Background: Nonpharmacologic mind-body therapies have demonstrated efficacy in low back pain. However, the mechanisms underlying these therapies remain to be fully elucidated. Objective: In response to these knowledge gaps, the Stanford Center for Low Back Pain-a collaborative, National Institutes of Health P01-funded, multidisciplinary research center-was established to investigate the common and distinct biobehavioral mechanisms of three mind-body therapies for chronic low back pain: cognitive behavioral therapy (CBT) that is used to treat pain, mindfulness-based stress reduction (MBSR), and electroacupuncture. Here, we describe the design and implementation of the center structure and the associated randomized controlled trials for characterizing the mechanisms of chronic low back pain treatments. Methods: The multidisciplinary center is running two randomized controlled trials that share common resources for recruitment, enrollment, study execution, and data acquisition. We expect to recruit over 300 chronic low back pain participants across two projects and across different treatment arms within each project. The first project will examine pain-CBT compared with MBSR and a wait-list control group. The second project will examine real versus sham electroacupuncture. We will use behavioral, psychophysical, physical measure, and neuroimaging techniques to characterize the central pain modulatory and emotion regulatory systems in chronic low back pain at baseline and longitudinally. We will characterize how these interventions impact these systems, characterize the longitudinal treatment effects, and identify predictors of treatment efficacy. Results: Participant recruitment began on March 17, 2015, and will end in March 2023. Recruitment was halted in March 2020 due to COVID-19 and resumed in December 2021. Conclusions: This center uses a comprehensive approach to study chronic low back pain. Findings are expected to significantly advance our understanding in (1) the baseline and longitudinal mechanisms of chronic low back pain, (2) the common and distinctive mechanisms of three mind-body therapies, and (3) predictors of treatment response, thereby informing future delivery of nonpharmacologic chronic low back pain treatments.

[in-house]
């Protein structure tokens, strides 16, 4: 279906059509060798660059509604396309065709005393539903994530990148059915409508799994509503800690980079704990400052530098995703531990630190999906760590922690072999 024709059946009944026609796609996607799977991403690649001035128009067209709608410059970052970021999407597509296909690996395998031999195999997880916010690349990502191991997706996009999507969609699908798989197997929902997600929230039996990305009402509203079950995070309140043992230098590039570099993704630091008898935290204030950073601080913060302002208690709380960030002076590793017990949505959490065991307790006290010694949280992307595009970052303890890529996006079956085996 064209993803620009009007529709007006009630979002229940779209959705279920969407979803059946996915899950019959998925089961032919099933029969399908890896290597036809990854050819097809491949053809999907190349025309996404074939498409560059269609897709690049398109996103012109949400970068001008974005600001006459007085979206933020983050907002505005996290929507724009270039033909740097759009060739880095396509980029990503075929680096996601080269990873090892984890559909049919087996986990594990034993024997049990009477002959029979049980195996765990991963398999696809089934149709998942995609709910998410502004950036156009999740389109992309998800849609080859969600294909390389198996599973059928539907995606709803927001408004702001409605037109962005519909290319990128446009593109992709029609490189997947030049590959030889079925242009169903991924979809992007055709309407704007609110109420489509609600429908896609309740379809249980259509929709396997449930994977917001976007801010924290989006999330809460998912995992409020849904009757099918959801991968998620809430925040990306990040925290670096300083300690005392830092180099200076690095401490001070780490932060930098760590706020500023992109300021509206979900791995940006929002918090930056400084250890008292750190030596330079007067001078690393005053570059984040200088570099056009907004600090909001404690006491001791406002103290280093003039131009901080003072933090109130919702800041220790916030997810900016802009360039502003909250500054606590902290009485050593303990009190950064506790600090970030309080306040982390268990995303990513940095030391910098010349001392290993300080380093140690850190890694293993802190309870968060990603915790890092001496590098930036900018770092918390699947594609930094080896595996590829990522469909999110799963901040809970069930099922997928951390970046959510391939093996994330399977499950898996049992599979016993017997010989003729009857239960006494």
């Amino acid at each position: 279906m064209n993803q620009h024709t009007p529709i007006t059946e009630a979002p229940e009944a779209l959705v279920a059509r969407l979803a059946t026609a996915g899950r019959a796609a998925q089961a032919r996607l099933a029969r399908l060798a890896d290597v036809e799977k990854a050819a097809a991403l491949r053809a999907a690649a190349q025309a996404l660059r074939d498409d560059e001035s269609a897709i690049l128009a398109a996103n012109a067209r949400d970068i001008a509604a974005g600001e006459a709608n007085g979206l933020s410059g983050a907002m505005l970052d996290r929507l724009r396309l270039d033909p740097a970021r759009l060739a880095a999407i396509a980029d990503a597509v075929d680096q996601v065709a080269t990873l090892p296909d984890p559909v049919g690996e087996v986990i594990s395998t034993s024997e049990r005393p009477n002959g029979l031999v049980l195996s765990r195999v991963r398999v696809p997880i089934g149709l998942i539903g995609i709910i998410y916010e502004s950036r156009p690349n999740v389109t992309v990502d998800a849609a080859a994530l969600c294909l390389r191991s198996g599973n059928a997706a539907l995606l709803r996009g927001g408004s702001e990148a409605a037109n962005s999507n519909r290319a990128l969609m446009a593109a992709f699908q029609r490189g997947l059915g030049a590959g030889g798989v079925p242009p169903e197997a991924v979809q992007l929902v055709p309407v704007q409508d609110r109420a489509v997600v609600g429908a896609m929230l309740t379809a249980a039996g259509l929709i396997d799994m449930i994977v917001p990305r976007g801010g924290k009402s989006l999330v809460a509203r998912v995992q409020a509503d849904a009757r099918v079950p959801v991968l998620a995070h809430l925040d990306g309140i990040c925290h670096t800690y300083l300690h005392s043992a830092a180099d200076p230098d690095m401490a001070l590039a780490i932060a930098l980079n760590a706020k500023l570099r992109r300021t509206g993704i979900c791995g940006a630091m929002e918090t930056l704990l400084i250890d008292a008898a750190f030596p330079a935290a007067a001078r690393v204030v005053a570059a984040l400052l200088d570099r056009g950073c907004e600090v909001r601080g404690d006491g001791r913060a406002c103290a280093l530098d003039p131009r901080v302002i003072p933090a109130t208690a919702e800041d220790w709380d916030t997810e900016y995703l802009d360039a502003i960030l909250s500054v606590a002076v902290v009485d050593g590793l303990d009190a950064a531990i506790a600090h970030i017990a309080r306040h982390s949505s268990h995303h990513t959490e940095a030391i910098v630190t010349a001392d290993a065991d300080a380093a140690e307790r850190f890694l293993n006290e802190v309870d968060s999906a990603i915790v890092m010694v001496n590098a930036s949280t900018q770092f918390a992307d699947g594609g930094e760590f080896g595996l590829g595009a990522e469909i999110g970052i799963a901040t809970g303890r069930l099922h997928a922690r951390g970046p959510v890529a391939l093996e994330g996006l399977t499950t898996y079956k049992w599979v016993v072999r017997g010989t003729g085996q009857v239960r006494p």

Bibliographical noteFunding Information:
We thank Dr Maisa S Ziadni for providing comments on an earlier version of this manuscript and Sara Miller for assistance in creating Figure 2. This work was supported, in part, through funding from the NIH’s National Center for Complementary and Integrative Health (NCCIH; grants P01 AT006651 [SM], P01 AT006651-S1 [BD], R01 AT008561 [BD and SM], and K23 AT008477 [J-TK]), the National Institute on Drug Abuse (NIDA; grants K24 DA029262 [SM] and K24 DA053564 [BD]), the National Institute of Neurological Disorders and Stroke (grant K24 NS126781 [SM]), the NIDA (grant T32 DA035165 [SM]), and the Redlich Pain Endowment (SM). All statements in this report are solely those of the authors and do not necessarily represent the views of the National Institutes of Health (NIH).
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- chronic low back pain
- mind-body therapies
- nonpharmacologic treatments